What is a search volume for keywords?
This is shown as the average number searches per month that a keyword has been searched for.
Ideally you should be targeting the keywords with the highest search volumes as this increases your chances of getting more traffic and sales.
Beware though as keywords have a higher search volume can be highly competitive and long tail keywords have a smaller search volume.
It is important to make sure that the user intent fits with the keywords you are doing your research on.
How to research keywords
Follow these steps to do your keyword research:
Step 1: Come up with a list of relevant search terms
begin by assembling an initial list of key terms and phrases that your target audience would search for to find your business in the search engines.
So put your customer hat on and try to determine which terms they would search for when looking for your business.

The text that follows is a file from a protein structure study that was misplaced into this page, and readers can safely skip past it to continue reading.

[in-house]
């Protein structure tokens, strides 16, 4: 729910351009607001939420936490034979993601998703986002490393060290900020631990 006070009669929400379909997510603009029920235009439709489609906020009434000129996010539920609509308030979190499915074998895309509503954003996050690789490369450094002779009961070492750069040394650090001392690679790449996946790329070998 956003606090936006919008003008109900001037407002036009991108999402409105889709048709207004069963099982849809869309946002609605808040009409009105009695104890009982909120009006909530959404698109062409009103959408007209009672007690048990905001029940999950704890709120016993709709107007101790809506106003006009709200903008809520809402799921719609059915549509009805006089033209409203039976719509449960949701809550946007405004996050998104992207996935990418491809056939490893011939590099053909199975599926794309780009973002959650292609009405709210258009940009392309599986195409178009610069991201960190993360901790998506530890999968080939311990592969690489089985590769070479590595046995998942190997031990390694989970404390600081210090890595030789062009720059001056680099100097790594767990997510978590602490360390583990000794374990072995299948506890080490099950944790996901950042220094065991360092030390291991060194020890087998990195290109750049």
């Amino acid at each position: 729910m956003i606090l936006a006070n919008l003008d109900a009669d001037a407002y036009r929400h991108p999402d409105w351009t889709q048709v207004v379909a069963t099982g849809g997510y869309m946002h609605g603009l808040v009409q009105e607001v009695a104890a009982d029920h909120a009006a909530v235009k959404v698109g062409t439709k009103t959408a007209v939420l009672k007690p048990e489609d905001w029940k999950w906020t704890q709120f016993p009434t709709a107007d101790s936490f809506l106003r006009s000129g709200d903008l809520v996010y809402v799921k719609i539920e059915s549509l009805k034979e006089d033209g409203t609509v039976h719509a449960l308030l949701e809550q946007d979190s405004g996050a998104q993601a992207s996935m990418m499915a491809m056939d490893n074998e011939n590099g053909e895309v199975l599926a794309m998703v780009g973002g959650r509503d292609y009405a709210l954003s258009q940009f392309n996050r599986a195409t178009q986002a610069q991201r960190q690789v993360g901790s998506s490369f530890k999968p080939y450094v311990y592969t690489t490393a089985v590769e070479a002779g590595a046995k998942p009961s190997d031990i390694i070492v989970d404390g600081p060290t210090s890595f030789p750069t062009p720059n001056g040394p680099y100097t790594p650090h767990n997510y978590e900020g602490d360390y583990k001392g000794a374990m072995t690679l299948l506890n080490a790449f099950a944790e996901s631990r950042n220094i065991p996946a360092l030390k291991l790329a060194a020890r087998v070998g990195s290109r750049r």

Include as many short and long tail keywords as you can possibly think of. At this point in the process we are brainstorming, trying to come up with as many as we can. Put yourself in your searchers position, what do you sell and how would you find that on a search engine?
Step 2: Use tools to get additional keyword ideas
Next, you should check and see which keywords you’re already ranking for. A fantastic tool for this is the Google Search Console (GSC).
If you haven’t already, you can set up your account now. This guide to Google Search Console explains how to set it up and what valuable information you can find and use to improve your site.